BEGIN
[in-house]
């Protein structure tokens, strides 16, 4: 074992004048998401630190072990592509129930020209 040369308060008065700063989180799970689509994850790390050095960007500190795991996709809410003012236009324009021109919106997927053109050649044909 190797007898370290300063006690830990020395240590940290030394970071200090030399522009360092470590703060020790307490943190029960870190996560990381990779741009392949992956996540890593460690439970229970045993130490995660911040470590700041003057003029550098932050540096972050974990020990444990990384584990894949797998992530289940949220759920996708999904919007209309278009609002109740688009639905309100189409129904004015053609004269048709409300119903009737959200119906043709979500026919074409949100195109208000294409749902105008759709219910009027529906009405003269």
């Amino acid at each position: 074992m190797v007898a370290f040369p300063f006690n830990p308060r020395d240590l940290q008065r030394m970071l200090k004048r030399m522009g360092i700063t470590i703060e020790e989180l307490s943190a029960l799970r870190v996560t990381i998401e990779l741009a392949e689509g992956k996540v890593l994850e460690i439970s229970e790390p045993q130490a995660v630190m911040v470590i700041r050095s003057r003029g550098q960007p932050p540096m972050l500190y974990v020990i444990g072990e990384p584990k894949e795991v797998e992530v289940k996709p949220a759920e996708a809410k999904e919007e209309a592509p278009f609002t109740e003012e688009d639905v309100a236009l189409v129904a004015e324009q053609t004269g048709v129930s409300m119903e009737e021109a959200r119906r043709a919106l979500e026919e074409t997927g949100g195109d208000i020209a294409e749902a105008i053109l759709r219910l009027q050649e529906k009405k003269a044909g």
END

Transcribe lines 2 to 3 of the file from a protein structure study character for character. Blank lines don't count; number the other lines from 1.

């Protein structure tokens, strides 16, 4: 074992004048998401630190072990592509129930020209 040369308060008065700063989180799970689509994850790390050095960007500190795991996709809410003012236009324009021109919106997927053109050649044909 190797007898370290300063006690830990020395240590940290030394970071200090030399522009360092470590703060020790307490943190029960870190996560990381990779741009392949992956996540890593460690439970229970045993130490995660911040470590700041003057003029550098932050540096972050974990020990444990990384584990894949797998992530289940949220759920996708999904919007209309278009609002109740688009639905309100189409129904004015053609004269048709409300119903009737959200119906043709979500026919074409949100195109208000294409749902105008759709219910009027529906009405003269």
């Amino acid at each position: 074992m190797v007898a370290f040369p300063f006690n830990p308060r020395d240590l940290q008065r030394m970071l200090k004048r030399m522009g360092i700063t470590i703060e020790e989180l307490s943190a029960l799970r870190v996560t990381i998401e990779l741009a392949e689509g992956k996540v890593l994850e460690i439970s229970e790390p045993q130490a995660v630190m911040v470590i700041r050095s003057r003029g550098q960007p932050p540096m972050l500190y974990v020990i444990g072990e990384p584990k894949e795991v797998e992530v289940k996709p949220a759920e996708a809410k999904e919007e209309a592509p278009f609002t109740e003012e688009d639905v309100a236009l189409v129904a004015e324009q053609t004269g048709v129930s409300m119903e009737e021109a959200r119906r043709a919106l979500e026919e074409t997927g949100g195109d208000i020209a294409e749902a105008i053109l759709r219910l009027q050649e529906k009405k003269a044909g």